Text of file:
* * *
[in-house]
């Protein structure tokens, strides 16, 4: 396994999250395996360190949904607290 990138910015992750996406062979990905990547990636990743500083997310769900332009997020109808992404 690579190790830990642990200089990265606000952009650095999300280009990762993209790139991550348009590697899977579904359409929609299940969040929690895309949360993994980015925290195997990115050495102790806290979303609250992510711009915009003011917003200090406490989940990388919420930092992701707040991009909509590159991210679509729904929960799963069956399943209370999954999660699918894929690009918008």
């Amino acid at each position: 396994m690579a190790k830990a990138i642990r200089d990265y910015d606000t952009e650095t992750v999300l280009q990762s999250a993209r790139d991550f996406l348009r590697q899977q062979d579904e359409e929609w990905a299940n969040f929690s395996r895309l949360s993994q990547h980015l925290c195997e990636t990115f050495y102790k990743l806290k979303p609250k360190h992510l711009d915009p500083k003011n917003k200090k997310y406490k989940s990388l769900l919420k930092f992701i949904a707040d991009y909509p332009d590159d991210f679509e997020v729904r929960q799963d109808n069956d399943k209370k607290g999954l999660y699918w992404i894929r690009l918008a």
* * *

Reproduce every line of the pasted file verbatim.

[in-house]
């Protein structure tokens, strides 16, 4: 396994999250395996360190949904607290 990138910015992750996406062979990905990547990636990743500083997310769900332009997020109808992404 690579190790830990642990200089990265606000952009650095999300280009990762993209790139991550348009590697899977579904359409929609299940969040929690895309949360993994980015925290195997990115050495102790806290979303609250992510711009915009003011917003200090406490989940990388919420930092992701707040991009909509590159991210679509729904929960799963069956399943209370999954999660699918894929690009918008």
């Amino acid at each position: 396994m690579a190790k830990a990138i642990r200089d990265y910015d606000t952009e650095t992750v999300l280009q990762s999250a993209r790139d991550f996406l348009r590697q899977q062979d579904e359409e929609w990905a299940n969040f929690s395996r895309l949360s993994q990547h980015l925290c195997e990636t990115f050495y102790k990743l806290k979303p609250k360190h992510l711009d915009p500083k003011n917003k200090k997310y406490k989940s990388l769900l919420k930092f992701i949904a707040d991009y909509p332009d590159d991210f679509e997020v729904r929960q799963d109808n069956d399943k209370k607290g999954l999660y699918w992404i894929r690009l918008a």